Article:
Sobriety checkpoints designed to spot drunk drivers are illegal because they violate constitutional guarantees against unreasonable police searches, a state appellate court in Santa Ana ruled Friday.
For nearly two years, police and the California Highway Patrol have used sobriety checkpoints throughout the state for brief periods to check drivers.
Deputy Atty. Gen. Jay W. Bloom said an appeal will be filed with the California Supreme Court, which already has before it an appeal in another case in which another appellate court, in San Francisco, held such checkpoints to be legal.
In its ruling, the 4th District Court of Appeal in Santa Ana made a distinction between sobriety checkpoints and anti-terrorist searches at airports or agricultural inspection stations or checkpoints to search for illegal aliens. The 4th District has jurisdiction over Orange, San Diego, San Bernardino and Riverside counties.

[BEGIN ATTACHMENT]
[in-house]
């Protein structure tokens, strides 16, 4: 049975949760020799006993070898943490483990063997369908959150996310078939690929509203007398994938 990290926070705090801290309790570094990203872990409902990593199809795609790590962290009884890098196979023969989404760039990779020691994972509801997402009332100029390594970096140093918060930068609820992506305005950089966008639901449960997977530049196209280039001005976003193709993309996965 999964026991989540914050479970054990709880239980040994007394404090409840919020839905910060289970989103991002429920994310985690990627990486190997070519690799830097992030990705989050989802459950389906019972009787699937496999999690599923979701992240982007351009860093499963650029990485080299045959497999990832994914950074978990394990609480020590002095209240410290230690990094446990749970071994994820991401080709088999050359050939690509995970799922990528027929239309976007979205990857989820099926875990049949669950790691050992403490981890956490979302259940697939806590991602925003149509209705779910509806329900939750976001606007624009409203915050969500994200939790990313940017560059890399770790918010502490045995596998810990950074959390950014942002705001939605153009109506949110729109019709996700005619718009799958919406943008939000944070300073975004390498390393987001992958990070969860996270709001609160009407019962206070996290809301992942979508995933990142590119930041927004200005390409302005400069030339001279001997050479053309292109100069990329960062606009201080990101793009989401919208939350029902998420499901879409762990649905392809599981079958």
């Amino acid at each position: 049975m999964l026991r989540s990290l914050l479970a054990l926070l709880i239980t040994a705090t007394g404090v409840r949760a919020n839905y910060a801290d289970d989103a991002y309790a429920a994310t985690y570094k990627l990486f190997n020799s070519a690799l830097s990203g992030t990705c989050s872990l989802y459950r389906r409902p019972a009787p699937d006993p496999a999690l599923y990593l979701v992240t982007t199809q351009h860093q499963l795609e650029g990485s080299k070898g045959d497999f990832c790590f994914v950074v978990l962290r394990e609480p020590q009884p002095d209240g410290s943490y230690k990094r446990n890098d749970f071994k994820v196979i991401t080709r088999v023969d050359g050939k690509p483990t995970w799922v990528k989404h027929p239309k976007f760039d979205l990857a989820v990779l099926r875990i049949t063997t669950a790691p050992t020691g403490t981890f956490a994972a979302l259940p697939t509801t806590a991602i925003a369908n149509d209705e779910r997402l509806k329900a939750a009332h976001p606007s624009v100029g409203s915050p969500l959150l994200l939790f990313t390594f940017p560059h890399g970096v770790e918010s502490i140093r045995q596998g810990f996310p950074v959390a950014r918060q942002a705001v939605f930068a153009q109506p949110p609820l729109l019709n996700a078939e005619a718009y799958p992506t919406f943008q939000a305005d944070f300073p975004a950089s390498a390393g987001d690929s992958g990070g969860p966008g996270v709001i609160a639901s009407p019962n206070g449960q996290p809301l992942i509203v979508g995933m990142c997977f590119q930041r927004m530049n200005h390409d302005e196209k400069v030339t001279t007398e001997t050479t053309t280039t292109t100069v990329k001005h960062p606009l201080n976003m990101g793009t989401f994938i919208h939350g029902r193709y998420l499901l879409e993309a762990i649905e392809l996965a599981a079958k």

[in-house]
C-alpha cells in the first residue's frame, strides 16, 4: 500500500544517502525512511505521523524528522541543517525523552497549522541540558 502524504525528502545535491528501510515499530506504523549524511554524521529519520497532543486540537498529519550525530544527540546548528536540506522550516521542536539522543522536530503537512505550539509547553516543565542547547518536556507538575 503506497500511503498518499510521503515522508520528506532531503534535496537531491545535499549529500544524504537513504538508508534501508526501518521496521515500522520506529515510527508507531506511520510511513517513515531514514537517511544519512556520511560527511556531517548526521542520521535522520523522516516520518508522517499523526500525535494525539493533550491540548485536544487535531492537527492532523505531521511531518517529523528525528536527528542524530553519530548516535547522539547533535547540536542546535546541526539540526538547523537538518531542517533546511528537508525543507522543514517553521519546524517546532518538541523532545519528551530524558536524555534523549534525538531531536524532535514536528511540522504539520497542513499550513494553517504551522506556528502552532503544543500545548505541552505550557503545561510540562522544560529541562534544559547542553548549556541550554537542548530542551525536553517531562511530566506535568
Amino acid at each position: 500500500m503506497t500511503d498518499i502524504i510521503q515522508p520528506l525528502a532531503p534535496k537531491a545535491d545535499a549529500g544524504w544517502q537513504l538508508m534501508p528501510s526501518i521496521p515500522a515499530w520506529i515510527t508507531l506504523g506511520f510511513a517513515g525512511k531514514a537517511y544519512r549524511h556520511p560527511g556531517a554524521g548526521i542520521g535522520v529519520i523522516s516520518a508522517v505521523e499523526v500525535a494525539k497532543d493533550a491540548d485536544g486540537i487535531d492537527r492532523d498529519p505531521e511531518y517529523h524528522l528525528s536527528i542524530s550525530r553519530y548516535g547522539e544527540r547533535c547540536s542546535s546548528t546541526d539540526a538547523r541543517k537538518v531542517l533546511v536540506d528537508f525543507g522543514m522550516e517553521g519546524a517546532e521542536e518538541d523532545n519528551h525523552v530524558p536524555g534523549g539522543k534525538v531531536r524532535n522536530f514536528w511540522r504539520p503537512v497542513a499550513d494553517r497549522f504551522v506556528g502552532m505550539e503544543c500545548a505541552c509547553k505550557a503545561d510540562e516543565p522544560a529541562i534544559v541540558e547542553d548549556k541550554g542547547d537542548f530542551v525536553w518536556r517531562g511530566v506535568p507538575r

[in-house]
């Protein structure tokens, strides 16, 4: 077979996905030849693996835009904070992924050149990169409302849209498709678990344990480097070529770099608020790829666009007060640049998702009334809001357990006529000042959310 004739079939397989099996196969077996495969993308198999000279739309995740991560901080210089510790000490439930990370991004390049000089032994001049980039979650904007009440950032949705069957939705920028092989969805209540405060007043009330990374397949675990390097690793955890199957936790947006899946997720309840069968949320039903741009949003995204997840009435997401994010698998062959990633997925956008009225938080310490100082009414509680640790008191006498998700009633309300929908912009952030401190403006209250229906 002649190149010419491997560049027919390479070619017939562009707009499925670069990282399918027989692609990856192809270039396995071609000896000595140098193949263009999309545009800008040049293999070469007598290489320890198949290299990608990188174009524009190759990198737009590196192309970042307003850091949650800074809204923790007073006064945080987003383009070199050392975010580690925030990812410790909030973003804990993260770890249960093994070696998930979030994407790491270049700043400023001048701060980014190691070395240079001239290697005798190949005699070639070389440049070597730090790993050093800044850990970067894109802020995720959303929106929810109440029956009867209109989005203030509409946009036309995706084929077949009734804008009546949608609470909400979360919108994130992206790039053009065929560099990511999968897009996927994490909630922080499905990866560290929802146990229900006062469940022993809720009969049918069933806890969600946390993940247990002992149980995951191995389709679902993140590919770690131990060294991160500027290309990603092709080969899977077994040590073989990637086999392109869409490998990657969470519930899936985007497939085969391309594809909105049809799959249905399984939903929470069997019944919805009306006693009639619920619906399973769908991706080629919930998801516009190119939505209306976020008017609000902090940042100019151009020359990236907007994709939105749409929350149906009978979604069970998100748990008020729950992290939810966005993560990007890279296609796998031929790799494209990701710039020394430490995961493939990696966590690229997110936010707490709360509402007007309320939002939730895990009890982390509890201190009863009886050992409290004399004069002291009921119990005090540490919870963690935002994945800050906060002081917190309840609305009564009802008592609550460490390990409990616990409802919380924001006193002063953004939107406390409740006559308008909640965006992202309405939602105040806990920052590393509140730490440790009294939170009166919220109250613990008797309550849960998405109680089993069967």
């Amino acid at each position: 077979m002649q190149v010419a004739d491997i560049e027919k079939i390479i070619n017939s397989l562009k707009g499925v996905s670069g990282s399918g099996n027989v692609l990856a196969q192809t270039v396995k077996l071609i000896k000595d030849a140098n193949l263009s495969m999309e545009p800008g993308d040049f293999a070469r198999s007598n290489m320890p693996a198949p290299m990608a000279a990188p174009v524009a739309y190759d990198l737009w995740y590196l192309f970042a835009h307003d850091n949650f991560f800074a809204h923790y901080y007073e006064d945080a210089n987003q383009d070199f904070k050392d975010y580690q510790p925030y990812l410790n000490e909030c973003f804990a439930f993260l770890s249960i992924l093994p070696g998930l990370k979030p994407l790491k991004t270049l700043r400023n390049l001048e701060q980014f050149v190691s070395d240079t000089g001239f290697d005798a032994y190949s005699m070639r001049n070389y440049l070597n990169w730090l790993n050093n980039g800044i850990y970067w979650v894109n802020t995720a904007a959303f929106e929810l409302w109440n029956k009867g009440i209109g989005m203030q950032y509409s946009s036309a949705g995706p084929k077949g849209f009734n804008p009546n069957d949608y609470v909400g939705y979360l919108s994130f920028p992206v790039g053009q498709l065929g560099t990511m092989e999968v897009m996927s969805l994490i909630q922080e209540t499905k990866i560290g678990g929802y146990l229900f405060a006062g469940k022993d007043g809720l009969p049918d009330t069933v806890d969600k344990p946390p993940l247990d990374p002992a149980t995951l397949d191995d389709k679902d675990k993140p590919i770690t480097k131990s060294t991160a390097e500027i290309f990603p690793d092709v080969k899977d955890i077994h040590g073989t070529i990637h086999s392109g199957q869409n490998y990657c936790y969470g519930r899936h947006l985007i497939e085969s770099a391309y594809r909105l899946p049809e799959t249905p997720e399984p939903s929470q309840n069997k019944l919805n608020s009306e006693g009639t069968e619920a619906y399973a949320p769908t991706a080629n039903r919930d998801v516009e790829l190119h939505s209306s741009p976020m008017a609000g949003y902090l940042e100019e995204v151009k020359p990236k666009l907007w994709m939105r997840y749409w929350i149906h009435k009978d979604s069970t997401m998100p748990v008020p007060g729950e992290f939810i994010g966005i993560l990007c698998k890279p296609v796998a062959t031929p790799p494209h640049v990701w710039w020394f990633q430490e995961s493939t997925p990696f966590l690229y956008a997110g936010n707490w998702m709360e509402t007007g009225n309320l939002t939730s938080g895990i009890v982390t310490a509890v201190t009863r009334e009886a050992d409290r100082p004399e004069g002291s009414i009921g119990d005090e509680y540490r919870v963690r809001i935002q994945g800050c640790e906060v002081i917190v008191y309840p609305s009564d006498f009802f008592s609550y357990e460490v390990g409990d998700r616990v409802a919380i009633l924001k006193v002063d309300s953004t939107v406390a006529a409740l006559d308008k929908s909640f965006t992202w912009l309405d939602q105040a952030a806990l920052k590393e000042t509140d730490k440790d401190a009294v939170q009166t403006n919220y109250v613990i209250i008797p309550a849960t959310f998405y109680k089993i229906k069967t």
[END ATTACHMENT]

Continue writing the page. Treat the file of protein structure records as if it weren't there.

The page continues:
The decision affirmed Californians' "right to be left alone," said Joan Howarth, an American Civil Liberties Union lawyer who argued the case.
The unanimous decision of the three-judge panel was written by Justice Thomas F. Crosby Jr. and joined by Presiding Justice John K. Trotter Jr. Justice Edward J. Wallin concurred only in the result.
Crosby acknowledged that most appellate courts in other states have upheld the legality of such checkpoints. But, he wrote, the roadblocks fit no recognized exception to the ban on car searches without a warrant.
Criticizing the decision, Bloom said the government interest in controlling drunk driving should be given more weight. "You balance rights of individuals with the needs of society to protect the public against the danger of drunk drivers," he said.
The case involved the arrest of an unidentified minor at a roadblock in Anaheim on New Year's Eve in 1984. When a police officer noticed an odor of alcohol, the youth was given a field sobriety test. He flunked and ultimately was found guilty in Juvenile Court of drunk driving.
He appealed, claiming that he had been detained without a warrant and without any reasonable basis for authorities to suspect that he was committing a crime.
During the week of his arrest, Anaheim used roadblocks for seven consecutive days.